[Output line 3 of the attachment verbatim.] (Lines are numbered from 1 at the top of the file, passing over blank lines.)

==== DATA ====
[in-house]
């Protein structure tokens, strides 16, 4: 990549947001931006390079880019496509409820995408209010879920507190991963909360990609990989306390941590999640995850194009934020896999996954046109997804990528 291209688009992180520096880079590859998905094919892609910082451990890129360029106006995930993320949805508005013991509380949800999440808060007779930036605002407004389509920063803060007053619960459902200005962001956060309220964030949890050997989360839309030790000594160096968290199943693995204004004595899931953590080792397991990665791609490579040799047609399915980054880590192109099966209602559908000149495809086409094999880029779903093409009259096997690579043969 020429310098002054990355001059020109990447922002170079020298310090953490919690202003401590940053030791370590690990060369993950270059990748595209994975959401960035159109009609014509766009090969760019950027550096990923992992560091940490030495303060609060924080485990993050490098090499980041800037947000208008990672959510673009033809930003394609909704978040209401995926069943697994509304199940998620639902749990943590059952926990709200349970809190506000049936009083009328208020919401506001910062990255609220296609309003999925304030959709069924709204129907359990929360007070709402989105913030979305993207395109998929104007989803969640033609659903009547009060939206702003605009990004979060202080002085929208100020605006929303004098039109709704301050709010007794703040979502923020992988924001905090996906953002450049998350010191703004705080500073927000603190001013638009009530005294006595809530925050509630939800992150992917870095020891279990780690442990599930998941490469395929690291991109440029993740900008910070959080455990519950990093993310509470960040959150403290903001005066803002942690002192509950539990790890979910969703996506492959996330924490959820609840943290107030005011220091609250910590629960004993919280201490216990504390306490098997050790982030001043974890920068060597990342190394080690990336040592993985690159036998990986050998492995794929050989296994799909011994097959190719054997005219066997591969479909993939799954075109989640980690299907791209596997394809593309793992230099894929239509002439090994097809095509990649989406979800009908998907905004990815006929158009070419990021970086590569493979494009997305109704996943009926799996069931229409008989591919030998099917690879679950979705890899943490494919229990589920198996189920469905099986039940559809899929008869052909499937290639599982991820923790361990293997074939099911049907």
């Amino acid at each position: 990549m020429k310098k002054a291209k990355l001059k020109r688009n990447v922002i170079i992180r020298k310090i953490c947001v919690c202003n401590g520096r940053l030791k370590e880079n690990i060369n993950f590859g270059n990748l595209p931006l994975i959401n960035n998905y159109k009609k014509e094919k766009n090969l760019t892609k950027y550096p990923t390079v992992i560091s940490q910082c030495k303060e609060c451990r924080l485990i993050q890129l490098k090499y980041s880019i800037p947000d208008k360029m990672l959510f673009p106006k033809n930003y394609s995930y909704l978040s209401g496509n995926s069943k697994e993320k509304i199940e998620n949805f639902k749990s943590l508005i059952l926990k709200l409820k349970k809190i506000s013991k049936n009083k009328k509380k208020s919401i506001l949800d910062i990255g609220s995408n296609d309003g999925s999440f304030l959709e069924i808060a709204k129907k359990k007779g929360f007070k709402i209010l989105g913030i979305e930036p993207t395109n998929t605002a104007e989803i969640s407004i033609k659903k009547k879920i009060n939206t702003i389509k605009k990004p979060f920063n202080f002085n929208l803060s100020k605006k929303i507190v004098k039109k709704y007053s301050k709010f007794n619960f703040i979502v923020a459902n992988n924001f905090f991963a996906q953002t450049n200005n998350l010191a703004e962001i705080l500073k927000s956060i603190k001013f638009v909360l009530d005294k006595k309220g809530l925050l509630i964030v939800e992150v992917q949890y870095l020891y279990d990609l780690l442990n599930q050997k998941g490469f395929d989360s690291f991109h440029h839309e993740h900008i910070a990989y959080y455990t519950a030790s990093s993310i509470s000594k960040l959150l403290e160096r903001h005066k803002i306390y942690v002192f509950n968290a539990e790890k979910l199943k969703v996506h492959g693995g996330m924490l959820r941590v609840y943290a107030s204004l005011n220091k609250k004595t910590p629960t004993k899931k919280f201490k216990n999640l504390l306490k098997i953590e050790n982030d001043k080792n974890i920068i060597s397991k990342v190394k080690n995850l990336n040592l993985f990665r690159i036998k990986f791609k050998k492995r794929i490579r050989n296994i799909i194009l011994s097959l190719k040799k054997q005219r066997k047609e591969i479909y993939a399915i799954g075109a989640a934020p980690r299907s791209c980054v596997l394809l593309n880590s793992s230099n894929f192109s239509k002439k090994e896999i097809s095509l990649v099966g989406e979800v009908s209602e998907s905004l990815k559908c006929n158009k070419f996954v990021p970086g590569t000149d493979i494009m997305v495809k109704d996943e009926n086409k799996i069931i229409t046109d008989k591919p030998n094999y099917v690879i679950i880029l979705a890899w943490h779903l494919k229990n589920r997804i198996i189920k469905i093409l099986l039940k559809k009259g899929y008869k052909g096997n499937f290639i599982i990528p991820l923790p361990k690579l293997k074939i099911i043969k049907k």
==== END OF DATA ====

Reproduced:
């Amino acid at each position: 990549m020429k310098k002054a291209k990355l001059k020109r688009n990447v922002i170079i992180r020298k310090i953490c947001v919690c202003n401590g520096r940053l030791k370590e880079n690990i060369n993950f590859g270059n990748l595209p931006l994975i959401n960035n998905y159109k009609k014509e094919k766009n090969l760019t892609k950027y550096p990923t390079v992992i560091s940490q910082c030495k303060e609060c451990r924080l485990i993050q890129l490098k090499y980041s880019i800037p947000d208008k360029m990672l959510f673009p106006k033809n930003y394609s995930y909704l978040s209401g496509n995926s069943k697994e993320k509304i199940e998620n949805f639902k749990s943590l508005i059952l926990k709200l409820k349970k809190i506000s013991k049936n009083k009328k509380k208020s919401i506001l949800d910062i990255g609220s995408n296609d309003g999925s999440f304030l959709e069924i808060a709204k129907k359990k007779g929360f007070k709402i209010l989105g913030i979305e930036p993207t395109n998929t605002a104007e989803i969640s407004i033609k659903k009547k879920i009060n939206t702003i389509k605009k990004p979060f920063n202080f002085n929208l803060s100020k605006k929303i507190v004098k039109k709704y007053s301050k709010f007794n619960f703040i979502v923020a459902n992988n924001f905090f991963a996906q953002t450049n200005n998350l010191a703004e962001i705080l500073k927000s956060i603190k001013f638009v909360l009530d005294k006595k309220g809530l925050l509630i964030v939800e992150v992917q949890y870095l020891y279990d990609l780690l442990n599930q050997k998941g490469f395929d989360s690291f991109h440029h839309e993740h900008i910070a990989y959080y455990t519950a030790s990093s993310i509470s000594k960040l959150l403290e160096r903001h005066k803002i306390y942690v002192f509950n968290a539990e790890k979910l199943k969703v996506h492959g693995g996330m924490l959820r941590v609840y943290a107030s204004l005011n220091k609250k004595t910590p629960t004993k899931k919280f201490k216990n999640l504390l306490k098997i953590e050790n982030d001043k080792n974890i920068i060597s397991k990342v190394k080690n995850l990336n040592l993985f990665r690159i036998k990986f791609k050998k492995r794929i490579r050989n296994i799909i194009l011994s097959l190719k040799k054997q005219r066997k047609e591969i479909y993939a399915i799954g075109a989640a934020p980690r299907s791209c980054v596997l394809l593309n880590s793992s230099n894929f192109s239509k002439k090994e896999i097809s095509l990649v099966g989406e979800v009908s209602e998907s905004l990815k559908c006929n158009k070419f996954v990021p970086g590569t000149d493979i494009m997305v495809k109704d996943e009926n086409k799996i069931i229409t046109d008989k591919p030998n094999y099917v690879i679950i880029l979705a890899w943490h779903l494919k229990n589920r997804i198996i189920k469905i093409l099986l039940k559809k009259g899929y008869k052909g096997n499937f290639i599982i990528p991820l923790p361990k690579l293997k074939i099911i043969k049907k």